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Old 01-15-2010, 07:32 AM
 
Location: Utah
2,331 posts, read 2,952,318 times
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Quote:
Originally Posted by Jremy View Post
No, I don't think they are suffering eternal punishment.

First and foremost: They were elect from before the foundation of the world. Second: because they had faith.
But did they have faith in Jesus Christ, which I think is the major part of the OSAS qualification to avoid hellfire?

Regarding the "elect": within the OSAS doctrine, were those many righteous in Old Testament times, who were not prophets but who kept God's commandments as best they knew them and as best they could, also "saved" because they were "elect" or are they now all screaming in unbearable pain because a 'loving' 'just' God decided He was bound to follow the 17th century scholarly notion called "OSAS" and hell is where the arm of flesh OSAS scholars and their devotees are even today wanting to send almost all of His children?

Yes I'm being brutally frank, but I hope it's allowed by the mods because I think that's where we need to go to properly examine this in my opinion dark and dangerous doctrine if in fact Mike is correct and it really does call for God to fail and Satan to claim almost all of God's children.

Judging by it's 'fruits' being that God loses, I think OSAS, regardless of how intellectually pretty the doctrine may appear to be on the surface, leaves much to be carefully and prayerfully considered before being adopted by any sincere Christian who believes it Christlike to LOVE and not judge and condemn others because they happen to believe a bit differently than a few other denominations do.


By the way, while I'm thinking of it, were all those in the City of Enoch who were translated and taken to heaven also "elect" and that's why they were "saved?" Does dropping the word "elect" explain why it's probable that righteous people of all times who never had a chance to even hear of Jesus Christ and the OSAS thing that needs to be done to be "saved" are not today burning in hell? (Or in OSAS doctrine are they all gone to hell anyway, including infants and children and those not capable of accountability for their thoughts or actions?)

Last edited by justamere10; 01-15-2010 at 07:40 AM..

 
Old 01-15-2010, 07:36 AM
 
702 posts, read 811,783 times
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Quote:
Originally Posted by AlabamaStorm View Post
It is true that reckoning does follow justification and is never separated therefrom, except only in time. Those that have been justified at the cross will be reckoned with Christ's righteousness when they believe.
I'm wondering about this. You say that we were justified at the cross, but also that the reckoning of righteousness takes place after faith, implying that justification and reckoning are two different things. In particular you seem to imply that justification took place before faith. What would you make of the following statement of Paul:

"nevertheless knowing that a man is not justified by the works of the Law but through faith in Christ Jesus, even we have believed in Christ Jesus, so that we may be justified by faith in Christ and not by the works of the Law; since by the works of the Law no flesh will be justified." (Gal. 2:16, NASB)

Notice the phrase "so that" (hINA in the Greek) which indicates purpose. The phrase preceding hINA is the action that leads to the thing coming after hINA. Gramatically, then, it wouldn't make sense to use this phrase if the justification already took place prior to faith. It would be like saying that, in the following sentence,

"I am facing your direction so that I may see you,"

seeing you takes place prior to facing your direction. That can't be, though. The phrase "so that" clearly introduces an event that is dependent upon the action that preceded the "so that."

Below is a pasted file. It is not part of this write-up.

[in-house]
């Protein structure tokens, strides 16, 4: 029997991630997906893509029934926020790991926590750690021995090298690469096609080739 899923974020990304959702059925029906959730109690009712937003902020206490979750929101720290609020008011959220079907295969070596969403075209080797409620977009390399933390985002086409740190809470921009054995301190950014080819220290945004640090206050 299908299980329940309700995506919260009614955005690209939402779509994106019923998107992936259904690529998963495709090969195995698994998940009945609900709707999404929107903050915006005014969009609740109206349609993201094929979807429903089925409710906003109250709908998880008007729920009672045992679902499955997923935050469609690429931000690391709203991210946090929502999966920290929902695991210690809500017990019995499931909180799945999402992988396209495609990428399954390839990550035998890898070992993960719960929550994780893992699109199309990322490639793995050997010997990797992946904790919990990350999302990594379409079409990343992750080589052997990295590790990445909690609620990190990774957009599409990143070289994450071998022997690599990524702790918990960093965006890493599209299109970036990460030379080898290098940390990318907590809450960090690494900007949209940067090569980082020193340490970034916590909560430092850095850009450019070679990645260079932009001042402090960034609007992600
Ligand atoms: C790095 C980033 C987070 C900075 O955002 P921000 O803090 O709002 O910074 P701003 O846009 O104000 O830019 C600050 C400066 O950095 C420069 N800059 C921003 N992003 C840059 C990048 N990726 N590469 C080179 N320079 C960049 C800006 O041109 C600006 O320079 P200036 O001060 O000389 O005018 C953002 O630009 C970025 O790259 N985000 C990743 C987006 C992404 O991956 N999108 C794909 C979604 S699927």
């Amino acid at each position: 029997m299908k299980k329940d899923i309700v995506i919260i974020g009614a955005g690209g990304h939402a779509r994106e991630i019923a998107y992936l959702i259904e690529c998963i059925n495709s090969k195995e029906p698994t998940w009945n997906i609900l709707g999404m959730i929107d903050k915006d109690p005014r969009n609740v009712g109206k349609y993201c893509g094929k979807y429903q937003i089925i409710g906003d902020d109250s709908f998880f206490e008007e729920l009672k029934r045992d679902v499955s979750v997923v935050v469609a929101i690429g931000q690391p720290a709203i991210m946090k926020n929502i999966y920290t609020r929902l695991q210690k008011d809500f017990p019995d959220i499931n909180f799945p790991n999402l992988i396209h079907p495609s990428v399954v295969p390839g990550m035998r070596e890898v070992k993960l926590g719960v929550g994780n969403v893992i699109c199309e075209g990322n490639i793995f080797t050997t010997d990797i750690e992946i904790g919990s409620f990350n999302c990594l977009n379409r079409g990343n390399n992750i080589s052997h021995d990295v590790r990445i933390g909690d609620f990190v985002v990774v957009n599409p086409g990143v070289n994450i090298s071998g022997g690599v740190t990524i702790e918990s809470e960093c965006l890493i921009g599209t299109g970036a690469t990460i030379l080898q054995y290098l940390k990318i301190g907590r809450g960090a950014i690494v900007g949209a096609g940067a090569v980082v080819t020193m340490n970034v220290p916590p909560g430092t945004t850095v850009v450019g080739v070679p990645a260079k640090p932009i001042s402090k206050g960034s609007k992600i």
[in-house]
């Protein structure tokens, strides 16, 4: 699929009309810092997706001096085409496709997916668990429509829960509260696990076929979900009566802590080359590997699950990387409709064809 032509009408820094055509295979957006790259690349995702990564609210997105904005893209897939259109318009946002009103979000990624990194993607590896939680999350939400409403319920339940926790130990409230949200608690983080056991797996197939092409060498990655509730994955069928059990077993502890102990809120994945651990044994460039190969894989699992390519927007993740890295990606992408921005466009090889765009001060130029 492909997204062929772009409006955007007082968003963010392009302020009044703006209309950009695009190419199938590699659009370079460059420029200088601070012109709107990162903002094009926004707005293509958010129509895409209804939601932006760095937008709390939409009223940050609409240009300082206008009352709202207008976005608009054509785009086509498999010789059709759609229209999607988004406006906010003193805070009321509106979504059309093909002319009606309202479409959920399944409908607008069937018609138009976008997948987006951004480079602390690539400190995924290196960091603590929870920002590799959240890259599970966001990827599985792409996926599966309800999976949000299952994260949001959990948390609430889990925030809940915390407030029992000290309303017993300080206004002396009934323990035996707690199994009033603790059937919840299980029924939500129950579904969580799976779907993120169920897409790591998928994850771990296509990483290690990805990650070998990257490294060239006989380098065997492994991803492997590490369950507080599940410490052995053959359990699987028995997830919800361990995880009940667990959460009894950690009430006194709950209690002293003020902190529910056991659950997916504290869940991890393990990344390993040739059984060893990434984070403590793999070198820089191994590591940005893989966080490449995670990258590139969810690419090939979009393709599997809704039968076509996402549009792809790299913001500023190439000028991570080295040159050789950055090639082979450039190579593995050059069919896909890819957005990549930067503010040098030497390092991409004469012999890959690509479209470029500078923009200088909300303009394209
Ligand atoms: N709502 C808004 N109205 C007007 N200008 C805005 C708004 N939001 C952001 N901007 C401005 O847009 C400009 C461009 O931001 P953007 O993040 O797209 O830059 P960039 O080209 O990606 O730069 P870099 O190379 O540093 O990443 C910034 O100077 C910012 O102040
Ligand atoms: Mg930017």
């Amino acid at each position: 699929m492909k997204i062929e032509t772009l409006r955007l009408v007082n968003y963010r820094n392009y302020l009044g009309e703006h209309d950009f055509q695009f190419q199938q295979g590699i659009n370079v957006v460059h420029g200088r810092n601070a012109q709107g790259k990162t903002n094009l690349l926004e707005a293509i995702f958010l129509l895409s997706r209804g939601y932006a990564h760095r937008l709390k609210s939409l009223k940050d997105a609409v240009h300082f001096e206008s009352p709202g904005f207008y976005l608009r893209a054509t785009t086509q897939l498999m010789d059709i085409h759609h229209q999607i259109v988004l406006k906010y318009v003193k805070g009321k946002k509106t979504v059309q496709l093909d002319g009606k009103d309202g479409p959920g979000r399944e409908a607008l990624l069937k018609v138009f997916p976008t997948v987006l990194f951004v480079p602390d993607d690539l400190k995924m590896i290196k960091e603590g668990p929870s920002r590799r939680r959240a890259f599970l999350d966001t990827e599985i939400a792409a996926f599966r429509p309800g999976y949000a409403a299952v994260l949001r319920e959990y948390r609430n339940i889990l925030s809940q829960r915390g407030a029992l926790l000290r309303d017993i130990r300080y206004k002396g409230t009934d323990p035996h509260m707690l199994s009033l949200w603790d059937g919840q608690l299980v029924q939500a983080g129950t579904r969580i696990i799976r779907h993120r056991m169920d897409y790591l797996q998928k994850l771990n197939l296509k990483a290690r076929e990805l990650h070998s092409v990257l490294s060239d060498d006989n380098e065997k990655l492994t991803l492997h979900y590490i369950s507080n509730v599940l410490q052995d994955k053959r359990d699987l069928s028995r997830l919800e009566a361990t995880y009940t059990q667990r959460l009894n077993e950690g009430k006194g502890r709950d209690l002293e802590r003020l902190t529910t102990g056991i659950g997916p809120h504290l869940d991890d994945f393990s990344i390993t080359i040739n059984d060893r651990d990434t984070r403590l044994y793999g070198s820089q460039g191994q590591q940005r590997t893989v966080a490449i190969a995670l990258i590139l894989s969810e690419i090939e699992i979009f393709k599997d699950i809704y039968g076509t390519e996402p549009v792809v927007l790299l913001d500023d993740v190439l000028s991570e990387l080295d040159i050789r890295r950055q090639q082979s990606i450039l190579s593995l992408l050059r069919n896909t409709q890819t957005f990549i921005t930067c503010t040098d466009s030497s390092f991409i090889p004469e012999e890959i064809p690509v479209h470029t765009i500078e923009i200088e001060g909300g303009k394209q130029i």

Old 01-15-2010, 07:51 AM
 
702 posts, read 811,783 times
Reputation: 87
Quote:
Originally Posted by justamere10 View Post
But did they have faith in Jesus Christ, which I think is the major part of the OSAS qualification to avoid hellfire?
That's tough to say. They definitely had faith, though.

Quote:
Regarding the "elect": within the OSAS doctrine, were those many righteous in Old Testament times, who were not prophets but who kept God's commandments as best they knew them and as best they could, also "saved" because they were "elect" or are they now all screaming in unbearable pain because a 'loving' 'just' God decided He was bound to follow the 17th century scholarly notion called "OSAS" and hell is where the arm of flesh scholars are even today wanting to send almost all of His children?
Do you realize that if you tried saying all that in person you'd run out of breath?

First of all, I don't associate myself with "OSAS" but rather with "Perseverance of the Saints." There are subtle differences in how these doctrines are understood.

Second, as to your question: My answer is yes. If a person is saved, it is primarily because he/she is elect from before the foundation of the world.

Quote:
By the way, while I'm thinking of it, were all those in the City of Enoch who were translated and taken to heaven also "elect" and that's why they were "saved?" Does dropping the word "elect" explain why it's probable that righteous people of all times who never had a chance to even hear of Jesus Christ and the OSAS thing that needs to be done to be "saved" are not today burning in hell?
I don't understand the question. Could you rephrase it?
 
Old 01-15-2010, 08:10 AM
 
20,290 posts, read 15,633,754 times
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Quote:
Originally Posted by AlabamaStorm View Post
It was the promise that Abraham believed. The declaration from God that said to Abraham "thus is thy seed". The declaration proceeded Abraham believing:

Gen 15:5 and He bringeth him out without, and saith, `Look attentively, I pray thee, towards the heavens, and count the stars, if thou art able to count them;' and He saith to him, `Thus is thy seed.'

Abraham believed the promise (what God declared) and it was reckoned to him for righteousness:

Gen 15:6 And he hath believed in Jehovah, and He reckoneth it to him--righteousness.

In like manner, Paul uses that example (God's promise to Abraham and Abraham's faith therein), for us with the promise of the Gospel:

The promise (the declaration of God) is declaring righteous the impious by Christ alone (His death and resurrection for us):

Rom 4:5 and to him who is not working, and is believing upon Him who is declaring righteous the impious, his faith is reckoned--to righteousness: